Back to: ECONOMIC ANALYSIS & MONETARY POLICY
Osborne Brown, a Senior Financial Analyst coined the term “Biflation” in 2003. It is a situation whereby some prices are rising while some are falling simultaneously in an economy. Sometimes called mixed inflation, a biflation occurs in a fragile economy.
A Little More on What is Biflation
A state in an economy where some assets have higher (rising) prices and some declining (falling) prices is referred to as Biflation. This is a rare occurrence in the economy. A good example of biflation occurred in the United States after the Great Recession when the central bank in an attempt to stimulate the economy released monetary spigots which led to the economy experiencing deflation in some sectors and inflation in others. For instance, the real estate saw deflation while energy and precious objects saw inflation.
From 2009 through 2012, different sectors witnessed rising and falling in price simultaneously.
Causes of Biflation
It has been projected that biflation is a rare or unusual economic situation which might likely not happen again. The major factors that led to biflation include the following;
- Markets and economic events and patterns after the 2008 great recession, which led to an utmost decline in the economy, especially in the housing sector.
- The unleashing of trillions of dollars in the economy by the Federal Reserve in an effort to keep the economy afloat. This led to prices in some sectors of the economy rising while prices in others were falling.
Reference for “Biflation”
Academic research on “Biflation”
Managing financial risk of longevity, Solarz, J. K. (2017). Managing financial risk of longevity. Europa Regionum, (30), 33-47. The financial implications of people living longer than expected (so-called longevity risk) are very large. There are different implications for individuals, for households, for insurers, for local and central governments. Longevity is public goods for local and central government. Longevity is merit goods for insurers. Longevity is club goods for households. Longevity is private goods for individuals. Addressing longevity risk requires a multi-pronged policy approach. First, governments, local and central, should acknowledge the significance of longevity risk. Second, this risk should be appropriately shared between individuals, households, insurers and the government. Third, financial risk of longevity should be transferred to those that are better able to manage it. Moreover, longevity risk is a long-tailed risk. However, there is a limit to the number of capital market participants that are willing to provide long-term risk transfer solutions. In the paper there are highlighted a number of instruments for management financial risk of longevity. All participants in management financial risk of longevity need to: –– acknowledge their exposure to longevity risk, –– put in place methods for better risk sharing between governments, insurers, households and individuals, –– promote financial innovations for the transfer of longevity risk, –– provide better information on longevity and better education on old age finance. In sum, better recognition and mitigation of longevity risk should be undertaken now, including thorough risk sharing between individuals, households, insurers and government through the development of a liquid longevity risk transfer market. Longevity risk is already on the doorstep and effectively addressing it will be the more difficult, the longer remedial action is delayed.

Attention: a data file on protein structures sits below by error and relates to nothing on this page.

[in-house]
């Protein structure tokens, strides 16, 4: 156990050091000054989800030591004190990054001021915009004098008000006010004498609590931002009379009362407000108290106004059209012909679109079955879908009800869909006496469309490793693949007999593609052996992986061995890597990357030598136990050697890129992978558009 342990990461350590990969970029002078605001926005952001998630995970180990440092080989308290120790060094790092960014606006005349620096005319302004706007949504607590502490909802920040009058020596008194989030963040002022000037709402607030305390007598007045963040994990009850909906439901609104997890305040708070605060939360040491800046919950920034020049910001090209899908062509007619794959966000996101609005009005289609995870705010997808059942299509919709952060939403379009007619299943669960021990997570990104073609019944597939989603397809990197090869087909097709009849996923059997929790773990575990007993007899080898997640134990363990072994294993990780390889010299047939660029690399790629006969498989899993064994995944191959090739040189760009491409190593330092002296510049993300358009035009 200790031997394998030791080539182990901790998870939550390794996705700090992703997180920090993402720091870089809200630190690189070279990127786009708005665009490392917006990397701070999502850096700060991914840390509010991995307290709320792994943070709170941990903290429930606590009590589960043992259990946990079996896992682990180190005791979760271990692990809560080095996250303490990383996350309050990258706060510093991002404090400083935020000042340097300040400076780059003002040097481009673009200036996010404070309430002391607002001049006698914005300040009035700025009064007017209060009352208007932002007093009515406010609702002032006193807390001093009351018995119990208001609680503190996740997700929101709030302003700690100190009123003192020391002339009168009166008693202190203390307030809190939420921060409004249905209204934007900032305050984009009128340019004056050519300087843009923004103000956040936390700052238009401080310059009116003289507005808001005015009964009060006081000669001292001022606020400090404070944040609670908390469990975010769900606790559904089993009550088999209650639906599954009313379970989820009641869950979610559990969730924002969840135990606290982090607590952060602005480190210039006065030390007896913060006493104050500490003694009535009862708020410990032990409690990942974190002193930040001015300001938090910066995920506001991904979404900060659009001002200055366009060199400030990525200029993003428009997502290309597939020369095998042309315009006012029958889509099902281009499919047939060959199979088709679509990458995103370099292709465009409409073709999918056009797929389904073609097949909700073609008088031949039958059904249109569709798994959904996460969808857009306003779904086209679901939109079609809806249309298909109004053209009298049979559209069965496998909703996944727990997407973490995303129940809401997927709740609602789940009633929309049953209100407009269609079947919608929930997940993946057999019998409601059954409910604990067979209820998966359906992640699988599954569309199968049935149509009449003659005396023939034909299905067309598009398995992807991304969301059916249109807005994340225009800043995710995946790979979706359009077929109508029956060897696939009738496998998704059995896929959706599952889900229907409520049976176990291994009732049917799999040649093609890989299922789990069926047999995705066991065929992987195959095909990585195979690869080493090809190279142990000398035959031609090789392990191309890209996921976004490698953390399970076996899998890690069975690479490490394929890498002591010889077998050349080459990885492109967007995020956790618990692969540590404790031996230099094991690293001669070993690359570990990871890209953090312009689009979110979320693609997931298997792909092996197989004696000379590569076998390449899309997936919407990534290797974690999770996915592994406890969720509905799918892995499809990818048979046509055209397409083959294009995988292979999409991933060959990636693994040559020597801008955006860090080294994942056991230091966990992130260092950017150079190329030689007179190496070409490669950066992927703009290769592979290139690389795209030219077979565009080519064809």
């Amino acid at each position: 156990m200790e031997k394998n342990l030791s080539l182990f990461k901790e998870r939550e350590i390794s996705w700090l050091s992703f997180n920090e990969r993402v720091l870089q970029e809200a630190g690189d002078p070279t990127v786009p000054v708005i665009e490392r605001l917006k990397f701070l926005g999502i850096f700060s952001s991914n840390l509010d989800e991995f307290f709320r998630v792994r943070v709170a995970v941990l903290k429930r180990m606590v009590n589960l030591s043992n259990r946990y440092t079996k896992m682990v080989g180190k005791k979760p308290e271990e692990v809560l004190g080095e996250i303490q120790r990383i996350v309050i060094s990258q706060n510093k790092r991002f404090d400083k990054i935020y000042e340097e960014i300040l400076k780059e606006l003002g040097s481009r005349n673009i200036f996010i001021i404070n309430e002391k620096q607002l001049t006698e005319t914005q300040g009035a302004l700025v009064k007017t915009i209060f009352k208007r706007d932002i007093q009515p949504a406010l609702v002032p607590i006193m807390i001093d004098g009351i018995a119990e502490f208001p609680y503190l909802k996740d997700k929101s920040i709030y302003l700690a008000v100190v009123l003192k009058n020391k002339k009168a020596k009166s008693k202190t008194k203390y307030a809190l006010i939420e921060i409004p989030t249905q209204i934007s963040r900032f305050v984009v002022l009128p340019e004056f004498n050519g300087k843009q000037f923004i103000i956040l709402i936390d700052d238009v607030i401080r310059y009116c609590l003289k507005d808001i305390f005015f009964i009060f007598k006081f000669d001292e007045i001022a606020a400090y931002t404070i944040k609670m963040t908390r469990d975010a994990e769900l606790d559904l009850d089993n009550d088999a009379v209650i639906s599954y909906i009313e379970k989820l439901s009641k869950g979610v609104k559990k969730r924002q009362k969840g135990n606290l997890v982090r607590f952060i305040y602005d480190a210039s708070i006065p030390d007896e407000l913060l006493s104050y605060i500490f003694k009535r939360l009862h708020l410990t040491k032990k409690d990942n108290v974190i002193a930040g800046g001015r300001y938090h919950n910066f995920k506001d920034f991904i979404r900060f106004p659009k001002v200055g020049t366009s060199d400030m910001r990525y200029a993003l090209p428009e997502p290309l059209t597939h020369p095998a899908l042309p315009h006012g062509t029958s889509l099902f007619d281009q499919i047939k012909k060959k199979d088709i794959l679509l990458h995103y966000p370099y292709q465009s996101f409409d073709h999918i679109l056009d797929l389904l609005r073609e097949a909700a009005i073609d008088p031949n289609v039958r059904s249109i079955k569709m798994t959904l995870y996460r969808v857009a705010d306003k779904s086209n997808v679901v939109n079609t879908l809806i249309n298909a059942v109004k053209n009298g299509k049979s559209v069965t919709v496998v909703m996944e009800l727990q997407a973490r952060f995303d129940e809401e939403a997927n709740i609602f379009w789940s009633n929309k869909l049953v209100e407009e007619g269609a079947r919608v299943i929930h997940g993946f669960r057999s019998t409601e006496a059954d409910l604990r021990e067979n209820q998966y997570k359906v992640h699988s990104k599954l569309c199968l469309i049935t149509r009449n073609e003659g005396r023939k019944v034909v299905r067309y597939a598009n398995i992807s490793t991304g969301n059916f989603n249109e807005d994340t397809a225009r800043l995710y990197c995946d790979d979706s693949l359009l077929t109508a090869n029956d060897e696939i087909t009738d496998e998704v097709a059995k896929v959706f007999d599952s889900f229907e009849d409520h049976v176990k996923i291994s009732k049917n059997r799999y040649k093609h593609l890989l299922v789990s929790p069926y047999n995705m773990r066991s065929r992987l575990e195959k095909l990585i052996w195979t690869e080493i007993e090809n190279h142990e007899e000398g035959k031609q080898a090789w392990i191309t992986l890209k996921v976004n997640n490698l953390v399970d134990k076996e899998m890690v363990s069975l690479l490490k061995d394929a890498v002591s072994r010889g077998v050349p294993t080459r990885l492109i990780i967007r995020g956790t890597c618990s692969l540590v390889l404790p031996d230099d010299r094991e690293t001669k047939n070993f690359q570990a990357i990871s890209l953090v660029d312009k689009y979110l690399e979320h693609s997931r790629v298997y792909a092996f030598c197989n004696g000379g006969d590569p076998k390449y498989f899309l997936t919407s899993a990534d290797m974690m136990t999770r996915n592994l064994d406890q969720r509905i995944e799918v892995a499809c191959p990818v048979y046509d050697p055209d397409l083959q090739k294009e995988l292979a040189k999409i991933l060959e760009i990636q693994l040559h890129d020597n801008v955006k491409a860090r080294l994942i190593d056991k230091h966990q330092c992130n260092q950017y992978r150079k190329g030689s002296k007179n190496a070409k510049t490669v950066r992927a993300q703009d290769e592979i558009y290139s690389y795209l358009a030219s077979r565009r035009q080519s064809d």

The auction of financial securities: A study of the treasury auction market, Barker-Rogers, T. M. (2001). The auction of financial securities: A study of the treasury auction market (Doctoral dissertation, Texas Tech University).
Wage and Price Stickiness in Macroeconomics: Historical Perspective, Laidler, D. (1996). Wage and Price Stickiness in Macroeconomics: Historical Perspective. In Monetary Economics in the 1990s (pp. 92-121). Palgrave Macmillan, London. There is more to the history of macroeconomics than a series of bilateral conflicts between competing schools of thought, but such debates have been a significant part of the story. Most recently the competing schools have worn the labels ‘New-classical’ and ‘New-Keynesian’, and the major issue between them has been the role of money wage- and price-stickiness in generating those more or less regular fluctuations in economic activity which we refer to as ‘the business cycle’. For New-classicals, output and employment fluctuations are either responses to shocks to tastes and technology, or to unanticipated shifts in aggregate demand, typically stemming from money supply changes. In either cases though, prices give signals to which quantities respond, and variations in real magnitudes take place precisely because prices change. New-Keynesians emphasise demand-side shocks but, in their view, quantities vary, not because prices vary, but because they do not.